It is 400 years since humans first explored the Universe using more than the naked eye. What began with the modest magnification of visible light by Galileo Galilei’s telescopes, which helped oust the geocentric view, has transformed into a vista spanning 18 orders of magnitude of the electromagnetic spectrum: ranging from the 13.7 billion-year-old microwave radiation produced when the first atoms formed, to the short-wave γ-rays emitted by extreme events in the centres of distant galaxies.
This relentless technological progress has given astronomers a wealth of knowledge about the Sun, the planets and their moons, comets and asteroids, extrasolar planets, stars, galaxies and black holes. It has also allowed investigation of some of civilization’s oldest and deepest questions, such as how the Universe began and how it might end. Yet the closer we look, the more puzzles we find.
Perhaps the most astounding realization of the past two decades is that 96% of the Universe is composed of dark matter, which does not emit or absorb electromagnetic radiation, and dark energy that is causing the expansion of the Universe to accelerate. Neither of these invisible entities fits current understanding of fundamental physics; however, major observational and experimental programmes such as the Fermi satellite, the earthbound Square Kilometre Array (SKA) and EUCLID will help clarify their nature by revealing their effect on ordinary matter1,2.
The 4% of the Universe that is observable via electromagnetic radiation also offers plenty of mystery3. Most of the chemical elements that comprise the planets and life on Earth were forged in the extreme conditions within stars, before being thrown into interstellar space during supernovae explosions; however, how these stars are born and die, and how galaxies evolve, are poorly understood. By combining large-scale numerical simulations with infrared observations of ancient objects — such as those made by the recently launched Herschel Space Observatory and the Institute for Radio Astronomy in the Millimeter Range (IRAM) 30 m telescope and interferometer — scientists hope to understand stellar evolution at different cosmic epochs, as well as from where and what the Earth evolved4,5.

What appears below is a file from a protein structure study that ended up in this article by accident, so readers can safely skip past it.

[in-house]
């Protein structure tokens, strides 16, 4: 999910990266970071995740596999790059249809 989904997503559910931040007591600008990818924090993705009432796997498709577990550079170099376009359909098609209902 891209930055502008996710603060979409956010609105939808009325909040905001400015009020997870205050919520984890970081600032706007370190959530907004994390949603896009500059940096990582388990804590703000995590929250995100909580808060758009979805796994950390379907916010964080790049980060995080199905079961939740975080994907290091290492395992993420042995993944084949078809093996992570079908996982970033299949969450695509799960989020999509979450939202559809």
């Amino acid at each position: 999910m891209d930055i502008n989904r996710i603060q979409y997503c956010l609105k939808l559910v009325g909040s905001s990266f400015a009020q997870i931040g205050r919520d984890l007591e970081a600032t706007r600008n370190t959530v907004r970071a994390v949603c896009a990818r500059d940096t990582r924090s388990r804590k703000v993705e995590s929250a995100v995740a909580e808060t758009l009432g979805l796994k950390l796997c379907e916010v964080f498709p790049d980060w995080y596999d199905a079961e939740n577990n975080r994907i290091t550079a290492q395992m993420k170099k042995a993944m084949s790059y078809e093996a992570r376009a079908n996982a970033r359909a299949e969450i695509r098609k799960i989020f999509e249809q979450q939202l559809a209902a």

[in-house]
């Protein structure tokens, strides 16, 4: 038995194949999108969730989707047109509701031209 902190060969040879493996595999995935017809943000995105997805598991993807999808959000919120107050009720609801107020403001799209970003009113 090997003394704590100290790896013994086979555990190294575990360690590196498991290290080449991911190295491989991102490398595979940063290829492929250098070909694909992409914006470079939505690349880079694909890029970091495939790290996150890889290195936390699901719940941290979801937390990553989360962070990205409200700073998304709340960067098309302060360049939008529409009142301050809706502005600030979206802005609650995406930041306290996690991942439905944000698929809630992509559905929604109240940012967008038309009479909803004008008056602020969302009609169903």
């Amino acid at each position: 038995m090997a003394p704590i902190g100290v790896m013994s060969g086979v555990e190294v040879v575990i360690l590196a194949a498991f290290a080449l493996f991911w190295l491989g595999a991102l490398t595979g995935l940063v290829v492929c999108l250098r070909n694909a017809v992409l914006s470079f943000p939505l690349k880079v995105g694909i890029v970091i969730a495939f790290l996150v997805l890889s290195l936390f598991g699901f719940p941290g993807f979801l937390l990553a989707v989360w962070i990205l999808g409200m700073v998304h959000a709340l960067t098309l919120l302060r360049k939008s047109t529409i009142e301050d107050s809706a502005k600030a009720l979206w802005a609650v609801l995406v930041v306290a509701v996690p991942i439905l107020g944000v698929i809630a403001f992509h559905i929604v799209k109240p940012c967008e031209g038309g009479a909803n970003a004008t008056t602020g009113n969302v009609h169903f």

Observations of our nearest star, the Sun, over the past decade have revealed it to be surprisingly dynamic, with ramifications for our global climate. Missions such as the Solar Dynamic Observatory and Solar Orbiter will use helioseismology to probe the processes in the Sun’s interior and the corresponding activity in the solar atmosphere that affect our environment. Astronomers have recently identified more than 400 planets orbiting other stars, with the attendant possibility of extraterrestrial life. Using the next generation of infrared instruments at the European Extremely Large Telescope, radio facilities such as the Atacama Large Millimeter/submillimeter Array (ALMA) and the SKA, and spectroscopy aboard the James Webb Space Telescope (JWST), we expect to detect young exo- planets in their formation stage and thereby shed light on how our planetary system came into being6.